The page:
The Philippine economy has been described as resilient. Despite the global food and fuel crises, gross domestic product (GDP) peaked at 7.1 percent in 2007 and continued to grow at 3.8 percent in 2008. The country was much less affected by the global financial debacle as compared to other countries: GDP slowed to 1.1 percent in 2009 but recovered to 7.3 percent in 2010, bucking all estimates. At the end of 2009, the Philippines graduated to the rank of ‘lower Middle-Income Country,’ which implies less reliance on aid and greater capacity to shape its own development.
The performance of the Philippines in human development has also been respectable. It is classified as medium-HDI country and is ranked 114th out of 187 countries and territories (HDR, 2013). Between 1980 and 2012, Philippines’ life expectancy at birth increased by 5.8 years, mean years of schooling increased by 2.8 years and expected years of schooling increased by 1.3 years. Similarly, the Philippines’ GNI per capita increased by about 35 percent from 2,786 in 1980 to 3,752 in 2012, thus signifying a relatively strong capacity for leveraging its incomes for human development outcomes.
Acceleration plans and strategies for Millennium Development Goals achievement have been incorporated in the Philippine Development Plan 2011-2016. The thrusts of the Plan include macroeconomic policy reform to generate revenues; strengthening the financial system; increasing the competitiveness of industry, agriculture and fishery and service sectors; accelerating infrastructure development; fostering good governance and enforcing the rule of law; social development; and peace and security. The Plan seeks to pursue a strategy of inclusive growth that provides productive employment opportunities, equalize access to development opportunities and implement social safety nets.
The Philippines has important policy frameworks and plans in place for sustainable human development, including the National Framework for Climate Change Adaptation and the Disaster Risk Reduction Management Act, the National Human Rights Action Plan, and the Magna Carta of Women. The Volunteering Act enhances civil society development work through volunteerism. The Local Government Code, transferring governance functions to local governments and decentralizing social service delivery, is 20 years old. However, implementation of these policies and plans is still hampered by gaps in capacities, especially at the local level.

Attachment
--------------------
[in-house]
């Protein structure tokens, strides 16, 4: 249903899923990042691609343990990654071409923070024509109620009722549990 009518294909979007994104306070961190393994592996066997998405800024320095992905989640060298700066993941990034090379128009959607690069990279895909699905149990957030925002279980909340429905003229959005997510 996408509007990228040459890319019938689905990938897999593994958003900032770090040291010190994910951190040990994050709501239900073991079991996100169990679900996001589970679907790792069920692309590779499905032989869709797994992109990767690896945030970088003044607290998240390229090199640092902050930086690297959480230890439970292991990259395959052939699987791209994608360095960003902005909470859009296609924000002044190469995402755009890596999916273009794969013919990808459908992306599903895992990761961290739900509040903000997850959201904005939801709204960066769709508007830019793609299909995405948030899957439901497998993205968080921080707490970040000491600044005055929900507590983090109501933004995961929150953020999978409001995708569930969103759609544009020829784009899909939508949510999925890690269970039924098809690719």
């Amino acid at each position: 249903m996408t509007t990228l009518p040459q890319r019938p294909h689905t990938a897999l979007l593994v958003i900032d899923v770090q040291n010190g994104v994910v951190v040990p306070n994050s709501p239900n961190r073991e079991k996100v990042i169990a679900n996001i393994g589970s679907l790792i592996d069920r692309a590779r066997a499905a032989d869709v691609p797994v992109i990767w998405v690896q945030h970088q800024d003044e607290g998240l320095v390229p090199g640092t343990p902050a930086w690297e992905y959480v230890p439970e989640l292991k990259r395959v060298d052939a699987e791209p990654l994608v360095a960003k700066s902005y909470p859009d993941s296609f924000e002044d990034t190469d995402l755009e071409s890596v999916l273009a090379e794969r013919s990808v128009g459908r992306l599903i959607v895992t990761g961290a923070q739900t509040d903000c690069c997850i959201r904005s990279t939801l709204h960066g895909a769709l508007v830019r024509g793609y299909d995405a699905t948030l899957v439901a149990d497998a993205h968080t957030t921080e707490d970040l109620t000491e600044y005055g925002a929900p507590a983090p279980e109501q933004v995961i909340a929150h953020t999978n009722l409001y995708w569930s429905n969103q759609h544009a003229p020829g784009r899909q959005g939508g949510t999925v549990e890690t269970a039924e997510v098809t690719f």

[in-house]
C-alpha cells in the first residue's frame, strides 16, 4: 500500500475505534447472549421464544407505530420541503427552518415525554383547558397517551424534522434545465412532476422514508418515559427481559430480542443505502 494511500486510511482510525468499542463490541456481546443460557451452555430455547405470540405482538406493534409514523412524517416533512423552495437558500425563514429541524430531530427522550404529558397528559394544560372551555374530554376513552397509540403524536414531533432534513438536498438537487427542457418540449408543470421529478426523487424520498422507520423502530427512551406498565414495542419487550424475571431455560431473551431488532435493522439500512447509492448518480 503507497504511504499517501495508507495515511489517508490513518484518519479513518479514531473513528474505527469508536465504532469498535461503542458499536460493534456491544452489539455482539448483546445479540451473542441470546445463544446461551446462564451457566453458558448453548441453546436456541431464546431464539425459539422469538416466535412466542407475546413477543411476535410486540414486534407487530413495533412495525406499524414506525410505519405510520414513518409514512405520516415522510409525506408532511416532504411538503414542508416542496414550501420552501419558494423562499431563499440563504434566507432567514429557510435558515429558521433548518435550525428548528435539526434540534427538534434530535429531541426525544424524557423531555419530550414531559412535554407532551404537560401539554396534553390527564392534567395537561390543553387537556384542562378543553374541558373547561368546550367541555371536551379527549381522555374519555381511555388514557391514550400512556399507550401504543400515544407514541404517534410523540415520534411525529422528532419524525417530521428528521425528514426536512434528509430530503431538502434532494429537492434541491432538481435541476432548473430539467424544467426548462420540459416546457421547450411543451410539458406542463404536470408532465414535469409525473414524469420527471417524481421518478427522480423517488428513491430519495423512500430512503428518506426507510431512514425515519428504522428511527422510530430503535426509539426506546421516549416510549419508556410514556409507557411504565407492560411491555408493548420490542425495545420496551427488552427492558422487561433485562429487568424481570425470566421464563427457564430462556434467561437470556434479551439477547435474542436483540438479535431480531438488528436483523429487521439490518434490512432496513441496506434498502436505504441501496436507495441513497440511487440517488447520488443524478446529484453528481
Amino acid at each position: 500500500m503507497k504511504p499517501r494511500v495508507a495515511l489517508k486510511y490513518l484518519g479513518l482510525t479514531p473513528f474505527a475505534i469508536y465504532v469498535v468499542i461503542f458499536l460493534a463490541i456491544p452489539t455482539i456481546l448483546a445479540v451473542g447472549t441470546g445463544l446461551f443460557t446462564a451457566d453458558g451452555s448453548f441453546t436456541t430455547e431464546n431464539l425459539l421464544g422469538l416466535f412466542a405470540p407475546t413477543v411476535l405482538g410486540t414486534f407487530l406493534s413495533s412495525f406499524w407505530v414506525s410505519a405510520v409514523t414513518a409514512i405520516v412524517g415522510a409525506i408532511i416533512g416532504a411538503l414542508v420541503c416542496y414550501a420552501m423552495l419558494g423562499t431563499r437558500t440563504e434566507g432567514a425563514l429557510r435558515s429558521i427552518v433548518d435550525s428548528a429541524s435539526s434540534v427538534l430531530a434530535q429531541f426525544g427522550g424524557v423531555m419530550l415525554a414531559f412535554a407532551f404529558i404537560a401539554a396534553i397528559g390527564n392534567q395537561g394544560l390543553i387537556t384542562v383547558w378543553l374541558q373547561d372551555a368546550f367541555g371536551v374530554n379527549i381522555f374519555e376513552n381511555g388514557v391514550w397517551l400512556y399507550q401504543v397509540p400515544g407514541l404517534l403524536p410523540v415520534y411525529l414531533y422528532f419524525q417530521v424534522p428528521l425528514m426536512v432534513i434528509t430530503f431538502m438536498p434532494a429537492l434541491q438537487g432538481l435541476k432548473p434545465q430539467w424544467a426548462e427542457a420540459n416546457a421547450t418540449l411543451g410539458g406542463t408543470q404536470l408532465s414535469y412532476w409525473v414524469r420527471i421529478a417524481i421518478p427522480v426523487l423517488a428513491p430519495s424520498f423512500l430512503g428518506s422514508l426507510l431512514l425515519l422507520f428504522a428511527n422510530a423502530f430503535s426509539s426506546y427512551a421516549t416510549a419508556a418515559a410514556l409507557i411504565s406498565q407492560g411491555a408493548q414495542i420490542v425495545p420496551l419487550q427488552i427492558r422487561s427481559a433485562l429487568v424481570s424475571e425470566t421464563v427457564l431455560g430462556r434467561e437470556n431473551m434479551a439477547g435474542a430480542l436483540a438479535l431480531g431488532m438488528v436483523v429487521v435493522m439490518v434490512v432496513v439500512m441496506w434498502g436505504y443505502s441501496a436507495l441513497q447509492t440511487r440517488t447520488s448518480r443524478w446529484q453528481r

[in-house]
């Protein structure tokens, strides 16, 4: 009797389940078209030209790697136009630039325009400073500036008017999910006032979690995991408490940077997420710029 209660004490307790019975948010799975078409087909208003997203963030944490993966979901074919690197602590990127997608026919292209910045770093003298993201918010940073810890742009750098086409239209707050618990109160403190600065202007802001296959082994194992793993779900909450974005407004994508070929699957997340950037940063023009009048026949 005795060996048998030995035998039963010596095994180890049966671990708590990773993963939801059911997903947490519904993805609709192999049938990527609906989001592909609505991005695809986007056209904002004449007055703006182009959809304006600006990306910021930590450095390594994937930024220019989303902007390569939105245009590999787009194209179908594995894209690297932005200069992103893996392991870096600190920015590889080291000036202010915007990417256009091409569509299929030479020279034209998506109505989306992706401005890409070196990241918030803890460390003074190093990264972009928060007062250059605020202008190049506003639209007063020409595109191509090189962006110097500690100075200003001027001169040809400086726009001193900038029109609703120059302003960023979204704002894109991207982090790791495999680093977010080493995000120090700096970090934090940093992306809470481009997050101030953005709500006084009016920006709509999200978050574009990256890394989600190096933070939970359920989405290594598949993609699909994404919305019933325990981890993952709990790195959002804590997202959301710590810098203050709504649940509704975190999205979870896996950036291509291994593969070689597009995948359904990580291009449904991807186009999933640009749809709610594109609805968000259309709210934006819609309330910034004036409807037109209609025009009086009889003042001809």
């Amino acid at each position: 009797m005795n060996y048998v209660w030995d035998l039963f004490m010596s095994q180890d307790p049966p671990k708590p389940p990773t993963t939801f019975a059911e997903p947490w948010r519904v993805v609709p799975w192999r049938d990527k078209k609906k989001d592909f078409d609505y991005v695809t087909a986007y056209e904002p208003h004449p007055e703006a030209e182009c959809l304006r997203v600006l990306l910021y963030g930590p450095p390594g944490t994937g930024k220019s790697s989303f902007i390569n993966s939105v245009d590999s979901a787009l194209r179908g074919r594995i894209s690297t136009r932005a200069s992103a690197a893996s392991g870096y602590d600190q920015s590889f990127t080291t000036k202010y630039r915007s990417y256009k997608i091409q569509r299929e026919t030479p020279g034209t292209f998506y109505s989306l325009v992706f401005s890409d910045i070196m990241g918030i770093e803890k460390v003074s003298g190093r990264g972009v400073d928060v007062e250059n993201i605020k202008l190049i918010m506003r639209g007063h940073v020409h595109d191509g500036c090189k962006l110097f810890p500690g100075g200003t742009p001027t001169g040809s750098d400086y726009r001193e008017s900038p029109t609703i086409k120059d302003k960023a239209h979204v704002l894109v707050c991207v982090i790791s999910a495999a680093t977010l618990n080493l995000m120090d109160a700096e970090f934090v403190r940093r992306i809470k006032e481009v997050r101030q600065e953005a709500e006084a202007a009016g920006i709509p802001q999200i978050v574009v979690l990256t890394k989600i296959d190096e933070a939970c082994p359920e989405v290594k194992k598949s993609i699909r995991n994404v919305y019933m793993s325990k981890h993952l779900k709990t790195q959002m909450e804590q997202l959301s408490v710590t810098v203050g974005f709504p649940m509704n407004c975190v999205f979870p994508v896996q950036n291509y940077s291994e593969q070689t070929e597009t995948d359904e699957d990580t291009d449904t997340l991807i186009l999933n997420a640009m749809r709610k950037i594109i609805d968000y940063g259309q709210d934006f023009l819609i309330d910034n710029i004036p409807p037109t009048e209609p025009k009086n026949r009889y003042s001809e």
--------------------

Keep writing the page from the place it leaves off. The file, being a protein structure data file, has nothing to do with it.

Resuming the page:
UNDPs contribution to human development in the country include effective advocacy for the Millennium Development Goals, which are now incorporated into budget and statistical processes at the national and local levels. The community-based monitoring has yielded local-level poverty estimates used in selecting the poor beneficiaries for the conditional cash transfer programme of the Philippine Government. The Philippine Human Development Reports have informed national policy debates and provided indicators for measuring human security. UNDP has supported the establishment of 17 Regional AIDS Assistance Teams that provide multisector support to the implementation of local response to the growing HIV epidemic. Capacity development and training were provided for the inclusion and collection, for the first time, of ethnicity as a major variable in the 2010 National Population Census – leading to disaggregated data on indigenous peoples that is being used to inform social policies. A Medium-Term Action Plan to improve access to justice for the poor and a National Action Plan for Human Rights were produced and, through advocacy, the United Nations Convention against Corruption was ratified.
In conflict-affected Mindanao, UNDP is supporting Peace and Development Communities that foster the reintegration of former combatants and empower peacemakers to guide people in rebuilding the social fabric of their communities.
UNDP has produced multi-hazard maps for the 27 most vulnerable coastal provinces; local governments and communities are using them for planning, including response, land use and risk management plans. UNDP advocacy has raised policymakers’ attention for promoting renewable energy and has led to the passage of the landmark Renewable Energy Law in 2009. Capacities of local governments and communities have been strengthened to manage protected areas and identify financing mechanisms that foster sustainable management of biodiversity and natural resources.